SALT LAKE CITY – The families of coal miners killed or injured inside Utah's Crandall Canyon mine, where six workers remain entombed, plan to sue two power agencies involved in operations.
The Los Angeles Department of Water and Power and the Utah-based Intermountain Power Agency should have known that dangerous conditions inside the mine would put workers at risk and lead to deaths, attorneys for the families said in letters to the agencies dated Tuesday and Wednesday.
Under California and Utah law, a governmental entity must receive notice of a lawsuit before it can be filed. Intermountain Power, whose members are municipal utilities, is co-owner of the mine, and the Los Angeles utility has a management role.
Both "caused or permitted mining activities to take place within the mine in an unreasonably dangerous and negligent manner," the families' attorneys said. Their letter said the lawsuits will seek unspecified damages for pain, suffering, loss of wages and other benefits.
Mine co-owner Murray Energy Corp. of Ohio and others will also be named as defendants, said Ed Havas, an attorney for the families.
Six miners more than 1,000 feet below ground died after the walls of a shaft imploded Aug. 6. Their bodies have not been recovered.
Ten days later, during an attempt to tunnel toward the group, three men died during another collapse. The mine is in Emery County, about 120 miles south of Salt Lake City.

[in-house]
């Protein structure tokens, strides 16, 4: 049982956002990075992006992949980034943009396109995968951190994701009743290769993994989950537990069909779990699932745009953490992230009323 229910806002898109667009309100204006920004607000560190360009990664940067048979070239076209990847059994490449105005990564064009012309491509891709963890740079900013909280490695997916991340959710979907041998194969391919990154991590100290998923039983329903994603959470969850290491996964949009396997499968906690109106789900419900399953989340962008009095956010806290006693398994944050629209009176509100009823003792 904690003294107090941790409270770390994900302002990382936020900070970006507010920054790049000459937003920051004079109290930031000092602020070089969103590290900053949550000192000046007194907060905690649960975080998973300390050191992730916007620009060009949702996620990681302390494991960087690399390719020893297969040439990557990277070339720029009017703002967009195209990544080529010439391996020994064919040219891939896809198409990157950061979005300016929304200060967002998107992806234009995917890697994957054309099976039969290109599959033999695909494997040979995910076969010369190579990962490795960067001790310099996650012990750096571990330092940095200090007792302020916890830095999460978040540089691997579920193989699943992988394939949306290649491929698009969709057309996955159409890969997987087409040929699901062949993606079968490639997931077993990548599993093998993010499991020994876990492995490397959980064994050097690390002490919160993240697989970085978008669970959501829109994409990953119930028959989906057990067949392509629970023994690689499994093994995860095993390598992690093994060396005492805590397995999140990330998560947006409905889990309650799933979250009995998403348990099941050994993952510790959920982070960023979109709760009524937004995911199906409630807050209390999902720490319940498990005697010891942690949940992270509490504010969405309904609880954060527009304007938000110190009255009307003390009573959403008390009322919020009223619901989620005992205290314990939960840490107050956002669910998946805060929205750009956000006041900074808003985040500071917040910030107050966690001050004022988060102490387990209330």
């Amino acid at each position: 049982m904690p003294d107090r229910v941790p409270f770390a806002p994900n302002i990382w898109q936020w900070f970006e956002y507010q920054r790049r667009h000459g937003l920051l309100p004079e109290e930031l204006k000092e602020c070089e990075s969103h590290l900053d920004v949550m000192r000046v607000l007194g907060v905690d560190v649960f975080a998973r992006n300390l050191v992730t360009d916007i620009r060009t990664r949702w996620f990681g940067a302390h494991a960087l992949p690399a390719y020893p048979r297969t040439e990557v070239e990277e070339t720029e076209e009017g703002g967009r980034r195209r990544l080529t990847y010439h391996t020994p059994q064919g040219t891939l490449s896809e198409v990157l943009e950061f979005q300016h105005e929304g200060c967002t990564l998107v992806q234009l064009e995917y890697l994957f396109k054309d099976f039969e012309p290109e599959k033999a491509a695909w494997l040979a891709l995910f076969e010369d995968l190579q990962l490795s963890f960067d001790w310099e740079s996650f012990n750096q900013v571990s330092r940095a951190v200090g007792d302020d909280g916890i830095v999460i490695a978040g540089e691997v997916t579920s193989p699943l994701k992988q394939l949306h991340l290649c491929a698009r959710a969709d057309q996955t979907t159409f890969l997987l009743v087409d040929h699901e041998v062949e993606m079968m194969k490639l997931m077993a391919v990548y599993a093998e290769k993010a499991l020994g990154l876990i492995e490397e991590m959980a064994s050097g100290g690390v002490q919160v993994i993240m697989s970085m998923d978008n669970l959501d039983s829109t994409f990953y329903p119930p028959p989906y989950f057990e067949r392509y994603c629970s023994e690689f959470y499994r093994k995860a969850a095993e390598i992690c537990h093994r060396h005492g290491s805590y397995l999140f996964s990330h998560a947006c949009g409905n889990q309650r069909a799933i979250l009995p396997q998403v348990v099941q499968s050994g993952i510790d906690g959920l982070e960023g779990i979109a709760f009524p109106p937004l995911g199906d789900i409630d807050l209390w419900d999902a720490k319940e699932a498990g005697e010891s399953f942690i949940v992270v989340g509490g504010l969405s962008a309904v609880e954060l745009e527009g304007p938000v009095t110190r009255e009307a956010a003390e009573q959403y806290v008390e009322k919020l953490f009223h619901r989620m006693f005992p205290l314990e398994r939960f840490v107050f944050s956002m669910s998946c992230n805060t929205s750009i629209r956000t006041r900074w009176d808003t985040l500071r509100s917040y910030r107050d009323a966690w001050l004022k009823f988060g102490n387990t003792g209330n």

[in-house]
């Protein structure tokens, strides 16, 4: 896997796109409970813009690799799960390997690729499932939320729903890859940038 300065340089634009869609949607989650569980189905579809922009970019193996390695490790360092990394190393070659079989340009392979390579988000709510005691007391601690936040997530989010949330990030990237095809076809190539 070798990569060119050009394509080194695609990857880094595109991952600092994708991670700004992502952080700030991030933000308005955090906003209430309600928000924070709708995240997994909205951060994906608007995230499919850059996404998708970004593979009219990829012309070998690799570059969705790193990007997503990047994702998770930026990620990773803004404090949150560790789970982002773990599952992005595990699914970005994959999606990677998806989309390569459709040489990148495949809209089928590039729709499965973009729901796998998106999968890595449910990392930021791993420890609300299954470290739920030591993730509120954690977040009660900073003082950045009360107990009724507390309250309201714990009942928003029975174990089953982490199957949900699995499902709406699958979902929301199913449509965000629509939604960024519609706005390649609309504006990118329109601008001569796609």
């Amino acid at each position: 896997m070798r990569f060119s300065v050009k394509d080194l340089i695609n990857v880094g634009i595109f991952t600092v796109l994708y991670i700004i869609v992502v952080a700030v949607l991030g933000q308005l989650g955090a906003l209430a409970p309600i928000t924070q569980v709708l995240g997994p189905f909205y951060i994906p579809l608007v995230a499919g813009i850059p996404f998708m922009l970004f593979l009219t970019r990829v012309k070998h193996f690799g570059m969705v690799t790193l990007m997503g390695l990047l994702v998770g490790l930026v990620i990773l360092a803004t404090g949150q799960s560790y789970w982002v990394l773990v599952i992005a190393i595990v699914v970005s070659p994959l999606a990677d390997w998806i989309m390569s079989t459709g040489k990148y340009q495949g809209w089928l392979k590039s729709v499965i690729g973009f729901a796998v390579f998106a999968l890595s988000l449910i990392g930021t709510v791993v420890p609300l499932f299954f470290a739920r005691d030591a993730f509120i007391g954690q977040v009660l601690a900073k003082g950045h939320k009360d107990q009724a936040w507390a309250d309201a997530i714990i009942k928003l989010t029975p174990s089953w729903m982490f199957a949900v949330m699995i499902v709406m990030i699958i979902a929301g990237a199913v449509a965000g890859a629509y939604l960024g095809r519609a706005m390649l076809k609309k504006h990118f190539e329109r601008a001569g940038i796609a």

Efforts to recover bodies from the mine ended Aug. 31. The shaft has been walled off with cinder blocks.
Two dozen survivors of the dead miners and two men injured during rescue efforts will be plaintiffs. The families of miner Dale Black and federal inspector Gary Jensen, who both died in the second cave-in, are not part of the case at this time, Havas said.
The Los Angeles agency has 45 days to respond and Intermountain Power has 60 days to respond before a lawsuit can be filed, Havas said.
Intermountain Power said in a statement that it continues to sympathize with those injured and the families of those killed.
"IPA respects the right of individuals or families to pursue legal recourse in the courts, and IPA trusts in the fairness of the judicial system to address such litigation," the agency said.
A telephone message left for the risk management department of the Los Angeles agency was not immediately returned.
Also Wednesday, a state commission formed after the cave-ins recommended a federal-state partnership to share mining plans and inspection reports and collaborate on ways to enhance safety.
The Utah Mine Safety Commission stopped short of suggesting that Utah create its own mine-safety agency, but the panel recommended a look at the feasibility of a state inspection program.
Utah has not regulated mines in 20 years, leaving the job to federal officials. West Virginia, Kentucky, Pennsylvania and other large mining states have their own safety agencies.
The mining industry has long opposed an independent state agency, saying it could cause headaches for mine operators and threaten the coal industry.
The president of the Utah Mining Association, David Litvin, was a member of the commission and wrote a separate statement in the report.
Litvin said a Utah inspection program would "blur the lines of responsibility between MSHA and the state, resulting in delay, confusion, complication and frustration in the state's coal mining industry."